THE MEMORIES I have of Bangkok are temples, shopping, eating and massages. I tend to see the Thai capital as a destination for adults than young families.
However, last week, when my family went to Bangkok for a short holiday, I was surprised at the delightful treats it had for children! In fact, as we researched and made plans on how to spend the next few days, we had to limit the itinerary for the children to just two days because my husband and I wanted time to just relax as well.
Our son chose to visit the Samutprakan Crocodile Farm, whose biggest appeal is its uniqueness. Upon entering, there are photo opportunities with baby tigers or baby monkeys. A number of people were lining up, but we weren’t comfortable with wild animals close to our children.
It’s actually a small zoo with a few other animals on display, but the real attraction were the crocodiles. Some were enclosed in cages while most were out of reach under walkways on stilts.
These crocodiles were huge! I could imagine their giant mouths easily swallowing up grown men. For about 40 baht you can buy a bucket of fish heads and throw them down to the monsters underneath. Our son got a kick out of watching the crocodiles go after the food.
The highlight of the visit was a crocodile show which included the show’s talents, presumably the caretakers, doing crazy stunts such as grabbing the animals out of the water and pulling them by their tail, or throwing money into the open mouths of the crocodiles and then getting it back using their bare hands.
They also kissed the crocodiles on the lips and carried them around like babies. The men also slid on the crocodiles’ bellies, stopping just about an inch from their mouths.
But for the finale, they stuck their heads into the crocodiles’ mouths several times and, surprisingly, the reptiles didn’t bite.
I’m not sure if this is done in other crocodile farms around the world, but I think the act might not pass labor laws in other countries.
Though the show was devoid of special effects—it’s quite a simple production with jokes and tricks—but the part with the men’s heads in the crocodiles’ mouths packed more than enough thrills.
There was also an elephant show—not that great but check it out anyway—after which the children can be photographed sitting atop the elephants or standing beside them, for a small fee.
It must be mentioned that even if the place is clean, it seemed the animals are not being properly taken care of, locked up in cages that have seen better days.
But the kids enjoyed the visit. I recommend you spend a maximum of two hours for your own visit. You can go before or after lunch. Two hours is just right to catch the elephant and crocodile shows (there is one every hour) and maybe have some ice cream before heading back to the city which is about 45 minutes away.
Bangkok Safari World
The next day, we took our daughter to the Bangkok Safari World because she wanted to see dolphins.
At first it was a puzzle why a water park would be called Safari World, but upon reaching it we were impressed with the sprawling complex that included a mini safari and a zoo.
In the safari there were tigers, bears, deer, giraffes and other animals roaming around in their natural state—no cages here. It’s actually the humans who were enclosed within their vehicles for their own safety.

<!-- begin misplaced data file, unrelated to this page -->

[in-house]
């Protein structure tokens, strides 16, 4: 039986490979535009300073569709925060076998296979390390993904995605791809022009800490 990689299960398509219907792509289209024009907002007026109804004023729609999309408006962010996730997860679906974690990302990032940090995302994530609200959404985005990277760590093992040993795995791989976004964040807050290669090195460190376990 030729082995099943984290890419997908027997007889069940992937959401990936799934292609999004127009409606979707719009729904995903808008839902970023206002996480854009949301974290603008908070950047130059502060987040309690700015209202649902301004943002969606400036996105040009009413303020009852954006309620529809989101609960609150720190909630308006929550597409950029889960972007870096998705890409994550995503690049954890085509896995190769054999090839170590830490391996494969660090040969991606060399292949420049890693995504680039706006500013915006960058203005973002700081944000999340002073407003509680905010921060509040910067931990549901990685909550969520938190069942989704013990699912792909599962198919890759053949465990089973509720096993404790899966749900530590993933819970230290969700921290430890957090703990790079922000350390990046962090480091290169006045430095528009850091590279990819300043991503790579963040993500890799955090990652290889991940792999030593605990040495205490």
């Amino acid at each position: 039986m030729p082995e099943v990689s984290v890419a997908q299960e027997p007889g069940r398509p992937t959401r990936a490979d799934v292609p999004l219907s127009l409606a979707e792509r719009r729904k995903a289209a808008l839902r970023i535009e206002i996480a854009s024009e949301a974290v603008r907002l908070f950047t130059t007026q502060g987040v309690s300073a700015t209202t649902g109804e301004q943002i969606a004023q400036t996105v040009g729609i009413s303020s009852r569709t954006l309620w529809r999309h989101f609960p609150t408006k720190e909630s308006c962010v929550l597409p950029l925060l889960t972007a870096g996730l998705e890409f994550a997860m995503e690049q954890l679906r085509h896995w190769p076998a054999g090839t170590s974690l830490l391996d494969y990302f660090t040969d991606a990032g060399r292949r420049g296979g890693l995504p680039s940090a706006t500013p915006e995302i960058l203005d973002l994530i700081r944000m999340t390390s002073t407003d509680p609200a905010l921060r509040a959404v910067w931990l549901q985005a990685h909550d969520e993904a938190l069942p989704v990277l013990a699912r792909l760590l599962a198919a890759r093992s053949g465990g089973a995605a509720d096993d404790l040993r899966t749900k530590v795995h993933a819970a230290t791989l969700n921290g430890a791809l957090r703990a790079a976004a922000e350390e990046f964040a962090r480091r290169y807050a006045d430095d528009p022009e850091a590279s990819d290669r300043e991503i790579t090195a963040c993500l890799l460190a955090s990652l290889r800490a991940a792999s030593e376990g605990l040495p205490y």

The zoo here also had shows. The place looked well maintained and the animals were in large enclosures but looked better than those in the crocodile farm.
We enjoyed the aviary that was filled with beautiful macaws. There were several shows featuring orangutans, parrots, sea lions, dolphins and one about cowboys. But you have to go early to catch them all. All shows are performed only once a day.
The dolphin show did not disappoint. Everyone in the audience loved it, but don’t expect a Sea World-type production.
After the show, we went around the zoo to look at the animals. We stumbled upon the giraffe feeding station and saw about a hundred giraffes walking around. For a hundred baht you can get a bucket of bananas and feed the gentle giants.
This was a different experience because none of us have had the chance to be this close to so many giraffes and be able to feed them. My son and daughter loved it and, surprisingly, even my 15-month-old baby was not scared. The giraffes were friendly.
We had an option to go to the Sea Life Ocean World in Siam Paragon. This was highly recommended by a friend who used to live in Bangkok, but after Safari World, we opted for another activity instead. Maybe we will visit Sea Life next time.
We wanted to check out the floating markets; Taling Chan Floating Market was said to be open all day.
Unfortunately it was open only on weekends and we had to fly back to Manila on a Saturday morning.
We went instead to the Chao Phraya River and hopped on a boat from Sathorn. There were many boats—ordinary and tourist type—that pass through various attractions such as the Royal Palace and several beautiful temples.
It’s easy enough to hop on and off and make your way around. Ticket prices range from 15 to 40 baht. Since it’s not a special guided tour, you can go at your own pace and stop when the kids get restless.
At the end of the river, we bought one-way tickets to a new development called Asiatique The Riverfront. With its giant Ferris wheel, shopping and food stalls, this was a treat for those wanting to visit a family-friendly night market with no big crowds.
Returning to Manila, a new image of Bangkok, with priceless new memories, had formed in my mind.